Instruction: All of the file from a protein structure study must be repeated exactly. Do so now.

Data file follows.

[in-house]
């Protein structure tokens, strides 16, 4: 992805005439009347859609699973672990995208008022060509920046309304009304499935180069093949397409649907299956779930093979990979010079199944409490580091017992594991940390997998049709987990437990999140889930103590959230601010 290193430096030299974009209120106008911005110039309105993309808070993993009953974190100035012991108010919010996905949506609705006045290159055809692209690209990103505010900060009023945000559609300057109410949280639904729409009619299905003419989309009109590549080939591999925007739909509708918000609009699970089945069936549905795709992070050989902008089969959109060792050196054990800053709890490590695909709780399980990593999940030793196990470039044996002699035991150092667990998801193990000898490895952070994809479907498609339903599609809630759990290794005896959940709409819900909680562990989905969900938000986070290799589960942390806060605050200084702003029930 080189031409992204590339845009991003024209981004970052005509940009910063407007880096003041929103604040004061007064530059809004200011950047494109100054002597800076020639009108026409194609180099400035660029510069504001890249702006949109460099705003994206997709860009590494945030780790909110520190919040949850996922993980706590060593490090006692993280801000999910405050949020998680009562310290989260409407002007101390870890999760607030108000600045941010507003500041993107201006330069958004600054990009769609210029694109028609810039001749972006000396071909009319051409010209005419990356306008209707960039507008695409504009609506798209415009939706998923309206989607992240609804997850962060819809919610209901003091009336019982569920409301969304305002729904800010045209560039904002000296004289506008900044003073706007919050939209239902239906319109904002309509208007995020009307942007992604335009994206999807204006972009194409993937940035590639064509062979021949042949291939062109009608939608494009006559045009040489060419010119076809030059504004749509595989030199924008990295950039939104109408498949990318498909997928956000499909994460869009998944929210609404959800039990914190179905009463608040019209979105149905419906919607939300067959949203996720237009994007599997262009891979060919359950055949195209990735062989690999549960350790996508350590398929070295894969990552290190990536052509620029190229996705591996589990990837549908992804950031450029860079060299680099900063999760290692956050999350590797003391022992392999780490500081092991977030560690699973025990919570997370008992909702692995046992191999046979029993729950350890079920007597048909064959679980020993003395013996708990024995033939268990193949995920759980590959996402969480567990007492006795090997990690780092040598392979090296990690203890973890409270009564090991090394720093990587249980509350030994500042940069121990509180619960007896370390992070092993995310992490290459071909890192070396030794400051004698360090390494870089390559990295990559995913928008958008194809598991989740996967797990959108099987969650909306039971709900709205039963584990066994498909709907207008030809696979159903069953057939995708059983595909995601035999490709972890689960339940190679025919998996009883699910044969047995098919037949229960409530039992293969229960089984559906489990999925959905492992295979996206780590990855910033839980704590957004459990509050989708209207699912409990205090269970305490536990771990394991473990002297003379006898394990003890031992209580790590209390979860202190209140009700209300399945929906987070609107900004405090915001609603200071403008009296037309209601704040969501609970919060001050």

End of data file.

[in-house]
């Protein structure tokens, strides 16, 4: 992805005439009347859609699973672990995208008022060509920046309304009304499935180069093949397409649907299956779930093979990979010079199944409490580091017992594991940390997998049709987990437990999140889930103590959230601010 290193430096030299974009209120106008911005110039309105993309808070993993009953974190100035012991108010919010996905949506609705006045290159055809692209690209990103505010900060009023945000559609300057109410949280639904729409009619299905003419989309009109590549080939591999925007739909509708918000609009699970089945069936549905795709992070050989902008089969959109060792050196054990800053709890490590695909709780399980990593999940030793196990470039044996002699035991150092667990998801193990000898490895952070994809479907498609339903599609809630759990290794005896959940709409819900909680562990989905969900938000986070290799589960942390806060605050200084702003029930 080189031409992204590339845009991003024209981004970052005509940009910063407007880096003041929103604040004061007064530059809004200011950047494109100054002597800076020639009108026409194609180099400035660029510069504001890249702006949109460099705003994206997709860009590494945030780790909110520190919040949850996922993980706590060593490090006692993280801000999910405050949020998680009562310290989260409407002007101390870890999760607030108000600045941010507003500041993107201006330069958004600054990009769609210029694109028609810039001749972006000396071909009319051409010209005419990356306008209707960039507008695409504009609506798209415009939706998923309206989607992240609804997850962060819809919610209901003091009336019982569920409301969304305002729904800010045209560039904002000296004289506008900044003073706007919050939209239902239906319109904002309509208007995020009307942007992604335009994206999807204006972009194409993937940035590639064509062979021949042949291939062109009608939608494009006559045009040489060419010119076809030059504004749509595989030199924008990295950039939104109408498949990318498909997928956000499909994460869009998944929210609404959800039990914190179905009463608040019209979105149905419906919607939300067959949203996720237009994007599997262009891979060919359950055949195209990735062989690999549960350790996508350590398929070295894969990552290190990536052509620029190229996705591996589990990837549908992804950031450029860079060299680099900063999760290692956050999350590797003391022992392999780490500081092991977030560690699973025990919570997370008992909702692995046992191999046979029993729950350890079920007597048909064959679980020993003395013996708990024995033939268990193949995920759980590959996402969480567990007492006795090997990690780092040598392979090296990690203890973890409270009564090991090394720093990587249980509350030994500042940069121990509180619960007896370390992070092993995310992490290459071909890192070396030794400051004698360090390494870089390559990295990559995913928008958008194809598991989740996967797990959108099987969650909306039971709900709205039963584990066994498909709907207008030809696979159903069953057939995708059983595909995601035999490709972890689960339940190679025919998996009883699910044969047995098919037949229960409530039992293969229960089984559906489990999925959905492992295979996206780590990855910033839980704590957004459990509050989708209207699912409990205090269970305490536990771990394991473990002297003379006898394990003890031992209580790590209390979860202190209140009700209300399945929906987070609107900004405090915001609603200071403008009296037309209601704040969501609970919060001050």